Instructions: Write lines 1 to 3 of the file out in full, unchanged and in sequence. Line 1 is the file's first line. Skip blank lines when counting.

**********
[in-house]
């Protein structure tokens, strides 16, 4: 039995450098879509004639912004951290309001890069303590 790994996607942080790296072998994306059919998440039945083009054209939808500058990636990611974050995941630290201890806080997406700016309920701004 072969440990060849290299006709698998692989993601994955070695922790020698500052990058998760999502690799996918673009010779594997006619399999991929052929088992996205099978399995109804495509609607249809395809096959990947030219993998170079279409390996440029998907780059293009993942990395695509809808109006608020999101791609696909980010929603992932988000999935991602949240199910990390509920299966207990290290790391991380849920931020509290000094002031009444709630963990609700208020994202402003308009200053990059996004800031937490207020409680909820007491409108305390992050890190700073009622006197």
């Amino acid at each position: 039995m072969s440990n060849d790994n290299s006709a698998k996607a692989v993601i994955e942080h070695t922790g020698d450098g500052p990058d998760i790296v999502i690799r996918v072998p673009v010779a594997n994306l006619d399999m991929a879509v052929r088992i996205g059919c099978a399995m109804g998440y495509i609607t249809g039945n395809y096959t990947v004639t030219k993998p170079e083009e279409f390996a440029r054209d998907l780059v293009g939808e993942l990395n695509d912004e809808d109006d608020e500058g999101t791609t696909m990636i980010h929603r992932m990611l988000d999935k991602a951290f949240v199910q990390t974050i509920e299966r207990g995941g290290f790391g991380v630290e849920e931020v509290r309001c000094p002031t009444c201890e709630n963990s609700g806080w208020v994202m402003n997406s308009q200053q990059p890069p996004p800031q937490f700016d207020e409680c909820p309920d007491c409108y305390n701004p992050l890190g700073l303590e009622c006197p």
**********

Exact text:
[in-house]
């Protein structure tokens, strides 16, 4: 039995450098879509004639912004951290309001890069303590 790994996607942080790296072998994306059919998440039945083009054209939808500058990636990611974050995941630290201890806080997406700016309920701004 072969440990060849290299006709698998692989993601994955070695922790020698500052990058998760999502690799996918673009010779594997006619399999991929052929088992996205099978399995109804495509609607249809395809096959990947030219993998170079279409390996440029998907780059293009993942990395695509809808109006608020999101791609696909980010929603992932988000999935991602949240199910990390509920299966207990290290790391991380849920931020509290000094002031009444709630963990609700208020994202402003308009200053990059996004800031937490207020409680909820007491409108305390992050890190700073009622006197």
């Amino acid at each position: 039995m072969s440990n060849d790994n290299s006709a698998k996607a692989v993601i994955e942080h070695t922790g020698d450098g500052p990058d998760i790296v999502i690799r996918v072998p673009v010779a594997n994306l006619d399999m991929a879509v052929r088992i996205g059919c099978a399995m109804g998440y495509i609607t249809g039945n395809y096959t990947v004639t030219k993998p170079e083009e279409f390996a440029r054209d998907l780059v293009g939808e993942l990395n695509d912004e809808d109006d608020e500058g999101t791609t696909m990636i980010h929603r992932m990611l988000d999935k991602a951290f949240v199910q990390t974050i509920e299966r207990g995941g290290f790391g991380v630290e849920e931020v509290r309001c000094p002031t009444c201890e709630n963990s609700g806080w208020v994202m402003n997406s308009q200053q990059p890069p996004p800031q937490f700016d207020e409680c909820p309920d007491c409108y305390n701004p992050l890190g700073l303590e009622c006197p």